Young people who attended the vacation Bible school (VBS) at Trinity Lutheran Church in Estevan in late August were greeted by a massive surprise – a six-foot-six talking giraffe named Evelyn, constructed via paper mâché and other materials and techniques.
It was the brainchild of Evelyn Svorkdal, a resident of the neighbouring Trinity Tower. She needed about 2 1/2 months of methodical and diligent work to bring the giraffe from concept to completion.
The idea came to her once she found out that Trinity Lutheran would be hosting a safari-themed VBS. Svorkdal wanted to create a paper mâché statue of something that likely wouldn't be found as a stuffed animal.
“When I started thinking about doing it, the ends of my fingers were literally tingling,” Svorkdal told Lifestyles.
First she tackled the project's design – ensuring that her Evelyn would be the right height, and have the proper proportions.
Then she travelled to the family farm northwest of Estevan, and picked out the necessary supplies: rope for the giraffe's tail, a roll of chicken wire for the body to hold the paper mâché together, rebar for the inside of the giraffe's body, and little bits of fur and horse hair.
The fur, from an old winter coat, was used for the giraffe's mane. Horse hair was for the horns at the top of the giraffe's head. They were the same colour.
“Everything just moved together,” said Svorkdal. “I got all the things that I needed.”
One of Svorkdal's nieces is married to a welder, and after she designed the frame, he bent out the rebar and the chicken wire for the body.
She then went to work on the paper mâché, and applied it overtop of the materials.
The head and the neck proved to be the most difficult part, she said, as she couldn't work around the materials like chicken wire. She used six blocks of foam that would be found in flower arrangements, glued them together and sculpted them. Then she applied the paper mâché and started building.
“I actually had the head and neck done quite a while ago,” Svorkdal said.
The brown spots on the giraffe's body are made of cloth that was attached to the paper mâché.
Completing the eyes and the hooves also took an extensive amount of time, she said. Svorkdal estimates that she needed a day for each eye, which were fabricated from ping pong balls and other materials.
“You have the ping pong ball and you keep painting,” said Svorkdal. “It takes about five layers to paint. And so that it doesn't get out of shape, you just use some Plaster of Paris so that it will stay firm.
“Then you pour the apoxy, which is clear, in there, and let it just start to get a little hard, and then you paint.”
Evelyn the giraffe can talk, too. A 10-foot hose enters through the rear, moves underneath the body and ends near the mouth. A person speaks into the hose to project a voice for the sculpture. The giraffe's mouth can move, too.
Svorkdal started working on the giraffe on June 6, and finished just days before the VBS. It required a little more than 200 hours of work.
“For me, it's so satisfying, to get to see that it's looking quite good,” said Svorkdal.
It's also rewarding because it's for the church and the VBS. She hopes that the giraffe enhanced the children's experience.
“I'm quite pleased because it's quite a bit like the picture, and everybody that comes in says it's exactly like it,” she said.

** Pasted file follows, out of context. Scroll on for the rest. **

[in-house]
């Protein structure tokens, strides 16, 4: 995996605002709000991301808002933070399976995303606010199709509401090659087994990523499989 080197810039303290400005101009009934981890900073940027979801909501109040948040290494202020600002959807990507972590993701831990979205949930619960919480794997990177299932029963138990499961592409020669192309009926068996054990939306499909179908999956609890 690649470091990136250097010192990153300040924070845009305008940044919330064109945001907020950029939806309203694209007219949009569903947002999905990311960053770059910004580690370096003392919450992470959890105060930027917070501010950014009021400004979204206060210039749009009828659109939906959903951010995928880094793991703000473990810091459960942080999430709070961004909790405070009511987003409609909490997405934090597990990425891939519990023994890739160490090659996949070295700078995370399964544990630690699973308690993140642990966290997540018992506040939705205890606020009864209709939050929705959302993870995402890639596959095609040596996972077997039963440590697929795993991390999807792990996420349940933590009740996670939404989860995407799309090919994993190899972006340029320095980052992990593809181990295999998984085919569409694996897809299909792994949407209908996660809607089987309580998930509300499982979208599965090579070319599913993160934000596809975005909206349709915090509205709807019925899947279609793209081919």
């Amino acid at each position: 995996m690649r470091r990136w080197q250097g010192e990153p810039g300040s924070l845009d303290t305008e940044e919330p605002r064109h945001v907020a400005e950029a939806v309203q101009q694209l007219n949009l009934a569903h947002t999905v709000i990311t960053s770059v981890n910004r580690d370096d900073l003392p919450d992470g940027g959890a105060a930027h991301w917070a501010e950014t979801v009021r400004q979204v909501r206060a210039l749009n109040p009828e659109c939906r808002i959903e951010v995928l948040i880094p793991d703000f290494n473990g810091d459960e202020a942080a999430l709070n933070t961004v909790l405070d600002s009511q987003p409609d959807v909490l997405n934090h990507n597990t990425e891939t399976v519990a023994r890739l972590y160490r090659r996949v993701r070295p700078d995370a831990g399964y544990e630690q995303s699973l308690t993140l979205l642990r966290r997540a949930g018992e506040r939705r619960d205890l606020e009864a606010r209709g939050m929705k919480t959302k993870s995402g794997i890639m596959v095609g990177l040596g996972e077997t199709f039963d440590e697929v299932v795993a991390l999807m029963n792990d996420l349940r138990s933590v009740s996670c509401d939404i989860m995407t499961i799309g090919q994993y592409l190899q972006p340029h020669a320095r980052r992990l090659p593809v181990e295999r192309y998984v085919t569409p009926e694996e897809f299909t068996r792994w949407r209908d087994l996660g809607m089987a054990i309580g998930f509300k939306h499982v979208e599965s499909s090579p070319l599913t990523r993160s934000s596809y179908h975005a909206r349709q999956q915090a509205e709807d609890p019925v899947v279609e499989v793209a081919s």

This was her first paper mâché project in more than 30 years. But once she started working on Evelyn, Svorkdal quickly recalled the techniques.
Her introduction to paper mâché came in 1957. Svorkdal was part of the nurse's association in Estevan, and they entered a float in the Estevan fair parade. It depicted the tale of Little Red Riding Hood; Svorkdal helped design the wolf.
“I was just so thrilled with the process of it, and how you could make anything you want,” said Svorkdal. “It doesn't matter what a person needs … you can make it.”
But most of her creations came while she and her husband were living in Stoughton. One year, for Stoughton's fair parade, she created a giant shoe as a tribute to the nursery rhyme of the old woman who lived in the shoe.
“There was room for 10 kids in it,” said Svorkdal. “It was eight feet high.”
A couple years later, Svorkdal created a paper mâché tribute to Jimmy Hales, a long-time barber in Stoughton, for the town's museum.
Svorkdal knew what Hales looked like, and, with the help of people who allowed themselves to be measured and even have their faces encased in plaster, Svorkdal pulled off the life-like depiction of Hales.
She recalls speaking with visitors to Stoughton who marvelled at the Hales mannequin.
“She said 'we're from Ontario,' and I asked 'How did you happen to come to Stoughton?'” recalled Svorkdal. “She said 'Someone made a mannequin of my grandfather, I went to see it, and it's just like grandpa.' And then she said 'I would like to meet the lady who made it.'”
Svorkdal said she broke out in goose bumps when she heard that glowing review, and quickly revealed that she had completed the project. It was a touching moment.
Other projects were completed while she lived in the town. There was a wild pig's head with an apple in it, similar to what would be found at a pig roast. It was for the Moose Mountain Choral Society's concert series, which had a medieval theme that year.
She also completed a couple projects for the drama club. One year she made two mannequins that looked just like the protagonist, who was portraying a schizophrenic. The other project was an elk, which she completed in about two weeks.
Svorkdal wants to see people take an interest in paper mache. She said she would be willing to teach a course, if necessary, so that others can learn more about the art form, because it has brought her so much enjoyment, and allowed her to create so many wonderful sculptures and mannequins.